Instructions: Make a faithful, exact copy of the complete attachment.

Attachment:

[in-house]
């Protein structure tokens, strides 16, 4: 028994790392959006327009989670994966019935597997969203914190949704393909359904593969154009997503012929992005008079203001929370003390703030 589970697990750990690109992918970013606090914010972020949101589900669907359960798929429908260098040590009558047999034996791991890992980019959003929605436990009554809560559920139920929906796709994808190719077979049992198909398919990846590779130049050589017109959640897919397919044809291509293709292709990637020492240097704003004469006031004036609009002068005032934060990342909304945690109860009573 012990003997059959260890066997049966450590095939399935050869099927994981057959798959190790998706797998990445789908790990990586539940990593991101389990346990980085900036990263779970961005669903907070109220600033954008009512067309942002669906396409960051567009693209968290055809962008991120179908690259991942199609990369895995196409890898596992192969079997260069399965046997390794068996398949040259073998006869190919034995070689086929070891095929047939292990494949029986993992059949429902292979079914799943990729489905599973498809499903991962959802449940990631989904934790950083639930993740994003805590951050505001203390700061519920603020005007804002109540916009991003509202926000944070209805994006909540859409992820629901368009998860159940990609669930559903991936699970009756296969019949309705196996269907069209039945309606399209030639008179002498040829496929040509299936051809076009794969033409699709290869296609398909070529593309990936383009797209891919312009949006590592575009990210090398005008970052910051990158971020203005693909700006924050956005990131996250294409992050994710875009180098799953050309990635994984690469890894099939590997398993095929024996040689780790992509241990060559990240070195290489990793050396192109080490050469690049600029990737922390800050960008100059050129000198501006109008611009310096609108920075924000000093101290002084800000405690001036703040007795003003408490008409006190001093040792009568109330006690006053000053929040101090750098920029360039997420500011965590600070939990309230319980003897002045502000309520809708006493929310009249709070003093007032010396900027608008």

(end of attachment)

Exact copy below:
[in-house]
């Protein structure tokens, strides 16, 4: 028994790392959006327009989670994966019935597997969203914190949704393909359904593969154009997503012929992005008079203001929370003390703030 589970697990750990690109992918970013606090914010972020949101589900669907359960798929429908260098040590009558047999034996791991890992980019959003929605436990009554809560559920139920929906796709994808190719077979049992198909398919990846590779130049050589017109959640897919397919044809291509293709292709990637020492240097704003004469006031004036609009002068005032934060990342909304945690109860009573 012990003997059959260890066997049966450590095939399935050869099927994981057959798959190790998706797998990445789908790990990586539940990593991101389990346990980085900036990263779970961005669903907070109220600033954008009512067309942002669906396409960051567009693209968290055809962008991120179908690259991942199609990369895995196409890898596992192969079997260069399965046997390794068996398949040259073998006869190919034995070689086929070891095929047939292990494949029986993992059949429902292979079914799943990729489905599973498809499903991962959802449940990631989904934790950083639930993740994003805590951050505001203390700061519920603020005007804002109540916009991003509202926000944070209805994006909540859409992820629901368009998860159940990609669930559903991936699970009756296969019949309705196996269907069209039945309606399209030639008179002498040829496929040509299936051809076009794969033409699709290869296609398909070529593309990936383009797209891919312009949006590592575009990210090398005008970052910051990158971020203005693909700006924050956005990131996250294409992050994710875009180098799953050309990635994984690469890894099939590997398993095929024996040689780790992509241990060559990240070195290489990793050396192109080490050469690049600029990737922390800050960008100059050129000198501006109008611009310096609108920075924000000093101290002084800000405690001036703040007795003003408490008409006190001093040792009568109330006690006053000053929040101090750098920029360039997420500011965590600070939990309230319980003897002045502000309520809708006493929310009249709070003093007032010396900027608008």